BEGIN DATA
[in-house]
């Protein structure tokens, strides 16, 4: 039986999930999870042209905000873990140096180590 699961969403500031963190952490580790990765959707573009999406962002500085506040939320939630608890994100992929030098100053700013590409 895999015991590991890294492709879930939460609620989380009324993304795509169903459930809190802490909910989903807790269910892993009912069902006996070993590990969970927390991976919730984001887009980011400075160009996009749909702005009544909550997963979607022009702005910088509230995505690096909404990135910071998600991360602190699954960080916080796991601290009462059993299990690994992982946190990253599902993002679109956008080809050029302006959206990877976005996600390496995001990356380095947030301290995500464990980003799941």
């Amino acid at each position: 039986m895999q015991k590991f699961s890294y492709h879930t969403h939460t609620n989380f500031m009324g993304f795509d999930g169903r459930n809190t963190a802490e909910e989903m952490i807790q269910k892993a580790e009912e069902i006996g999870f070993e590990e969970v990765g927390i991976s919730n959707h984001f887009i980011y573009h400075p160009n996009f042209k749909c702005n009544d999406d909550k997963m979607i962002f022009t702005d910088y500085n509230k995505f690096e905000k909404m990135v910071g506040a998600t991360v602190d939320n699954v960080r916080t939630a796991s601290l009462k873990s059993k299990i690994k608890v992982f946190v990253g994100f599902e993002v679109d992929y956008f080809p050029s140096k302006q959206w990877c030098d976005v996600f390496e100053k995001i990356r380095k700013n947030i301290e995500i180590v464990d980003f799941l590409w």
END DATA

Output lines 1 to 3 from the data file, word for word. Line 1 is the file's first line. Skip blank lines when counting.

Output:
[in-house]
């Protein structure tokens, strides 16, 4: 039986999930999870042209905000873990140096180590 699961969403500031963190952490580790990765959707573009999406962002500085506040939320939630608890994100992929030098100053700013590409 895999015991590991890294492709879930939460609620989380009324993304795509169903459930809190802490909910989903807790269910892993009912069902006996070993590990969970927390991976919730984001887009980011400075160009996009749909702005009544909550997963979607022009702005910088509230995505690096909404990135910071998600991360602190699954960080916080796991601290009462059993299990690994992982946190990253599902993002679109956008080809050029302006959206990877976005996600390496995001990356380095947030301290995500464990980003799941």
């Amino acid at each position: 039986m895999q015991k590991f699961s890294y492709h879930t969403h939460t609620n989380f500031m009324g993304f795509d999930g169903r459930n809190t963190a802490e909910e989903m952490i807790q269910k892993a580790e009912e069902i006996g999870f070993e590990e969970v990765g927390i991976s919730n959707h984001f887009i980011y573009h400075p160009n996009f042209k749909c702005n009544d999406d909550k997963m979607i962002f022009t702005d910088y500085n509230k995505f690096e905000k909404m990135v910071g506040a998600t991360v602190d939320n699954v960080r916080t939630a796991s601290l009462k873990s059993k299990i690994k608890v992982f946190v990253g994100f599902e993002v679109d992929y956008f080809p050029s140096k302006q959206w990877c030098d976005v996600f390496e100053k995001i990356r380095k700013n947030i301290e995500i180590v464990d980003f799941l590409w």